Philippine bishops chastise Duterte over lethal anti-drugs campaign, urge faithful to speak up

(Photo: Courtesy Radio Vatican)Philippines' bishops

Philippines' Catholic bishops have rebuked President Rodrigo Duterte's war on drugs, marking their toughest challenge yet to his policy that has led to the deaths of more than 7,000 people in the last seven months.

The Catholic Bishops' Conference of the Philippines in a pastoral letter read out in Sunday sermons called Duterte's antinarcotics campaign a "reign of terror in many places of the poor," reports The Wall Street Journal.

They called for resistance to a wave of apparent executions by police and vigilantes and said that not speaking out on the matter is tantamount to complicity, Vatican Radio reports.

While acknowledging that illegal drug trafficking needs to be stopped, "the solution does not lie in the killing of suspected drug users" and dealers said the bishops.

Duterte, who has been likened to U.S. President Donald Trump in the way he responds to his critics, dismissed the accusations with his customary bravado.

"You Catholics, if you believe in your priests and bishops, you stay with them. If you want to go to heaven, then go to them," he said. "Now, if you want to end drugs ... I will go to hell. Come join me," Duterte added.

The Catholic bishops wrote in their Jan. 30 letter that you "cannot correct a wrong by doing another wrong. A good purpose is not a justification for using evil means."

This pastoral letter was seen an effort to move public opinion in the southeast Asian archipelago a country where more than 80 percent of the population identifies as Catholic, Crux News said.

Many are killed not because of drugs, the bishops wrote. And those who kill them are not brought to account.


The bishops added: An even greater concern is the "indifference" of many to what is going on.

"To keep silent in front of evil is to be an accomplice," they said.

There have been more than 7,000 recorded killings in only seven months, since President Duterte launched a campaign against drug pushers and users.

There have been reports of bounties paid to police officers who kill, and last week Amnesty International accused police of hiring contract killers.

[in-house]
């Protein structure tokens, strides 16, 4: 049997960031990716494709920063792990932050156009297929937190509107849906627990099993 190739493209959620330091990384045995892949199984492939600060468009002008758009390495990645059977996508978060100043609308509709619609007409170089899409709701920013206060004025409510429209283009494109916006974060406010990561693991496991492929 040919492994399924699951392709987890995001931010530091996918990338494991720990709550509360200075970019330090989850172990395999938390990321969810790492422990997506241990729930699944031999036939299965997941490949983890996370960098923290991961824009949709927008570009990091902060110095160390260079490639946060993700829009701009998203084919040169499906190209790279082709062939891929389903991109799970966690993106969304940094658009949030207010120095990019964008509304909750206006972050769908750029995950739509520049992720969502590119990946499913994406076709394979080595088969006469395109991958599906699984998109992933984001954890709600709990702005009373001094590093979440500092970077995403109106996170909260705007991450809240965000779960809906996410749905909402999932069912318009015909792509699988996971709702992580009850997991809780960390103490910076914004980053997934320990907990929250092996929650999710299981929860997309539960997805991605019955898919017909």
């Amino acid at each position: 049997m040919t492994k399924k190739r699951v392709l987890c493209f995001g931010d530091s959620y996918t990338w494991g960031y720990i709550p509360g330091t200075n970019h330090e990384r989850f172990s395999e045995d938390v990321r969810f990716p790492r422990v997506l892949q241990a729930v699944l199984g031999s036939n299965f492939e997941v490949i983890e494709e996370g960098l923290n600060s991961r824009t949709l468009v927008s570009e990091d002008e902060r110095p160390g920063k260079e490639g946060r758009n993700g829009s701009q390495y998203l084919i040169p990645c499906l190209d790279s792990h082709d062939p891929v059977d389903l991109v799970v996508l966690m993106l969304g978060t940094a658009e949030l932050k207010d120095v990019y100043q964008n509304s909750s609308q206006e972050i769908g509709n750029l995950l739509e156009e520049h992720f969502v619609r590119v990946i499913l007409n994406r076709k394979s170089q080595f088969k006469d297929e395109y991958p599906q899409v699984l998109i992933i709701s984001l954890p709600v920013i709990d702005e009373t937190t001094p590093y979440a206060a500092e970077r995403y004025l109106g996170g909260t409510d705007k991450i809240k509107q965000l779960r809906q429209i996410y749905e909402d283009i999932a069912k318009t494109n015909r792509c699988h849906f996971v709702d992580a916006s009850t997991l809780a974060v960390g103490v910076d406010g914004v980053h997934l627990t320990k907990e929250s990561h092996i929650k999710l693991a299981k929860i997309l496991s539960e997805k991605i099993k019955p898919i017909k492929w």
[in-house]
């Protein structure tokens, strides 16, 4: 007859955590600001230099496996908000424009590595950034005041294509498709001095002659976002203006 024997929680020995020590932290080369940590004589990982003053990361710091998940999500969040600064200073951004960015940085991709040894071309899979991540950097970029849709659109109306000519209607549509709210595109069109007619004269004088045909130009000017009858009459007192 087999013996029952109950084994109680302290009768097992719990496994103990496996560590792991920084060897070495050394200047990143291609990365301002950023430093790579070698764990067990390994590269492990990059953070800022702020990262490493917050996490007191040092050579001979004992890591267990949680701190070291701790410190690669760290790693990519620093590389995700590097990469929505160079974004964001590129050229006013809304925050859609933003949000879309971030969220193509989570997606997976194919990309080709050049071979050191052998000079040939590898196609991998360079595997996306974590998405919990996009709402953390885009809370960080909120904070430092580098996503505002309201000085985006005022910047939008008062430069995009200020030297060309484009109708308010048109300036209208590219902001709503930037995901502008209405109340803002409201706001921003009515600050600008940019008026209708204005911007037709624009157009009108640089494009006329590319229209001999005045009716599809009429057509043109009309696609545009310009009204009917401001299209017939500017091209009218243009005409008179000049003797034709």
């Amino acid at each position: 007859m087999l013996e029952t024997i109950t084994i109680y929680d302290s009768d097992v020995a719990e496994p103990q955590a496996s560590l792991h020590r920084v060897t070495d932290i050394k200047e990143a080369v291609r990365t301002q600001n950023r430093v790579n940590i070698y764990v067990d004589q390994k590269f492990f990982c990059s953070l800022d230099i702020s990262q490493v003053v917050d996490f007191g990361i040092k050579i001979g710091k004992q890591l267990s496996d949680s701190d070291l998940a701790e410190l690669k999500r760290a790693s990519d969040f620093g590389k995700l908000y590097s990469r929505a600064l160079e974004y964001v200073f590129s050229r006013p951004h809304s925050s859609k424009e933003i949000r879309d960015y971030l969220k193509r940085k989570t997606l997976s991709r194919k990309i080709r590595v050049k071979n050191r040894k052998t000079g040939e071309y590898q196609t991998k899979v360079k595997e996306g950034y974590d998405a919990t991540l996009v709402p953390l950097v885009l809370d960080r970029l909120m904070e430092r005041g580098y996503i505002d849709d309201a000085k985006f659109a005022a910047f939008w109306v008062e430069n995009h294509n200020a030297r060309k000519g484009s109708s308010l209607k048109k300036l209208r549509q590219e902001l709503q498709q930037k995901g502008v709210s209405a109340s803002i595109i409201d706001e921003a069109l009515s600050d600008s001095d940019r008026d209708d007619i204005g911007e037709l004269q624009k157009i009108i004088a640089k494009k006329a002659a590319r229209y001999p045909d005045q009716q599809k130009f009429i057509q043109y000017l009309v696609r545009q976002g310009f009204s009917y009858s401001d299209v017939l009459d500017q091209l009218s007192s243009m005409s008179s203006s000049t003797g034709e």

Philippine police, "acting on instructions from the very top of government," gunned down and enlisted others to kill thousands of alleged drug offenders in a wave of extrajudicial executions that may amount to crimes against humanity, Amnesty International said in a report released Feb. 1.

AI's investigation is entitled, "If you are poor you are killed:" Extrajudicial Executions in the Philippines' "War on Drugs".

It details how police "have systematically targeted mostly poor and defenseless people" across the country while planting "evidence," recruiting paid killers, stealing from the people they kill and fabricating official incident reports.

Quoting a police officer involved in the war on drugs, AI reported that police received from 8,000 Philippine pesos ($160) to 15,000 pesos ($300) as incentive for every drug personality they killed.

"This is not a war on drugs, but a war on the poor. Often on the flimsiest of evidence, people accused of using or selling drugs are being killed for cash in an economy of murder," said Tirana Hassan, Amnesty International's Crisis Response Director.

"Under President Duterte's rule, the national police are breaking laws they are supposed to uphold while profiting from the murder of impoverished people the government was supposed to be uplift.

"The same streets Duterte vowed to rid of crime are now filled with bodies of people illegally killed by his own police."

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